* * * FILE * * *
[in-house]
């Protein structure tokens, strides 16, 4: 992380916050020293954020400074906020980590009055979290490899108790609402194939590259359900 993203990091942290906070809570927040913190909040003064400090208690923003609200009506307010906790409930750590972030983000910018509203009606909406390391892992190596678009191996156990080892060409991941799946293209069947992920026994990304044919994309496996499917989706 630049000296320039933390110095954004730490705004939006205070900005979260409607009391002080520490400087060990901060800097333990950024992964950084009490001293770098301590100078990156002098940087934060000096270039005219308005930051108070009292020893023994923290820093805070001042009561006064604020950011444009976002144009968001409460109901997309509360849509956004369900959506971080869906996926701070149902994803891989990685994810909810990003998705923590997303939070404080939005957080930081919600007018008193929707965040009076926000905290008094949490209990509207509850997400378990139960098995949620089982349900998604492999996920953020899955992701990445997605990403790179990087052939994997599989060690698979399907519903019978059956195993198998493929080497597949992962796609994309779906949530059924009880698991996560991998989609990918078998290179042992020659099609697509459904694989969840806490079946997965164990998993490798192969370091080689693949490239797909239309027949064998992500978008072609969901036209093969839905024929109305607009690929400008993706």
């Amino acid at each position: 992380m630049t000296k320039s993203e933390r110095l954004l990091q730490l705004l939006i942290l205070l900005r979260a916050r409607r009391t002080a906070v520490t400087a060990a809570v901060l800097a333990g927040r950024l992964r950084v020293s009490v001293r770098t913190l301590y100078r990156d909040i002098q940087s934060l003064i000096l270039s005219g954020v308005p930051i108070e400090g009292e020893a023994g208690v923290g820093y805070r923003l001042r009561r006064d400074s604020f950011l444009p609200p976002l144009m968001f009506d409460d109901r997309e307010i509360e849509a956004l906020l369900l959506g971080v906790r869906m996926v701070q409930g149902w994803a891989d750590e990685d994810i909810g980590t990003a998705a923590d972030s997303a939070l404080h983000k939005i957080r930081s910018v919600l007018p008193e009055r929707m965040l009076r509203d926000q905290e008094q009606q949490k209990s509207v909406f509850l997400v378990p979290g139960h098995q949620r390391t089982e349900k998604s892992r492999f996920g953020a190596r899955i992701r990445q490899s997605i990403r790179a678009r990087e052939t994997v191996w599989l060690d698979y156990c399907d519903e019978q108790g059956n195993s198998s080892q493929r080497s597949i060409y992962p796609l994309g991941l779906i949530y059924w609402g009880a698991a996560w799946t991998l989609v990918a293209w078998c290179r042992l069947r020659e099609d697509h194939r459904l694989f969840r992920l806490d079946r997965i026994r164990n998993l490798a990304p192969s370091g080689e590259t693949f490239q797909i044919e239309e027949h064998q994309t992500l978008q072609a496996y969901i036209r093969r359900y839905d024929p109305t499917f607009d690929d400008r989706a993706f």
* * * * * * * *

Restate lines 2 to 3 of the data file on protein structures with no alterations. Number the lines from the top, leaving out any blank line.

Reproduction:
């Protein structure tokens, strides 16, 4: 992380916050020293954020400074906020980590009055979290490899108790609402194939590259359900 993203990091942290906070809570927040913190909040003064400090208690923003609200009506307010906790409930750590972030983000910018509203009606909406390391892992190596678009191996156990080892060409991941799946293209069947992920026994990304044919994309496996499917989706 630049000296320039933390110095954004730490705004939006205070900005979260409607009391002080520490400087060990901060800097333990950024992964950084009490001293770098301590100078990156002098940087934060000096270039005219308005930051108070009292020893023994923290820093805070001042009561006064604020950011444009976002144009968001409460109901997309509360849509956004369900959506971080869906996926701070149902994803891989990685994810909810990003998705923590997303939070404080939005957080930081919600007018008193929707965040009076926000905290008094949490209990509207509850997400378990139960098995949620089982349900998604492999996920953020899955992701990445997605990403790179990087052939994997599989060690698979399907519903019978059956195993198998493929080497597949992962796609994309779906949530059924009880698991996560991998989609990918078998290179042992020659099609697509459904694989969840806490079946997965164990998993490798192969370091080689693949490239797909239309027949064998992500978008072609969901036209093969839905024929109305607009690929400008993706």
């Amino acid at each position: 992380m630049t000296k320039s993203e933390r110095l954004l990091q730490l705004l939006i942290l205070l900005r979260a916050r409607r009391t002080a906070v520490t400087a060990a809570v901060l800097a333990g927040r950024l992964r950084v020293s009490v001293r770098t913190l301590y100078r990156d909040i002098q940087s934060l003064i000096l270039s005219g954020v308005p930051i108070e400090g009292e020893a023994g208690v923290g820093y805070r923003l001042r009561r006064d400074s604020f950011l444009p609200p976002l144009m968001f009506d409460d109901r997309e307010i509360e849509a956004l906020l369900l959506g971080v906790r869906m996926v701070q409930g149902w994803a891989d750590e990685d994810i909810g980590t990003a998705a923590d972030s997303a939070l404080h983000k939005i957080r930081s910018v919600l007018p008193e009055r929707m965040l009076r509203d926000q905290e008094q009606q949490k209990s509207v909406f509850l997400v378990p979290g139960h098995q949620r390391t089982e349900k998604s892992r492999f996920g953020a190596r899955i992701r990445q490899s997605i990403r790179a678009r990087e052939t994997v191996w599989l060690d698979y156990c399907d519903e019978q108790g059956n195993s198998s080892q493929r080497s597949i060409y992962p796609l994309g991941l779906i949530y059924w609402g009880a698991a996560w799946t991998l989609v990918a293209w078998c290179r042992l069947r020659e099609d697509h194939r459904l694989f969840r992920l806490d079946r997965i026994r164990n998993l490798a990304p192969s370091g080689e590259t693949f490239q797909i044919e239309e027949h064998q994309t992500l978008q072609a496996y969901i036209r093969r359900y839905d024929p109305t499917f607009d690929d400008r989706a993706f």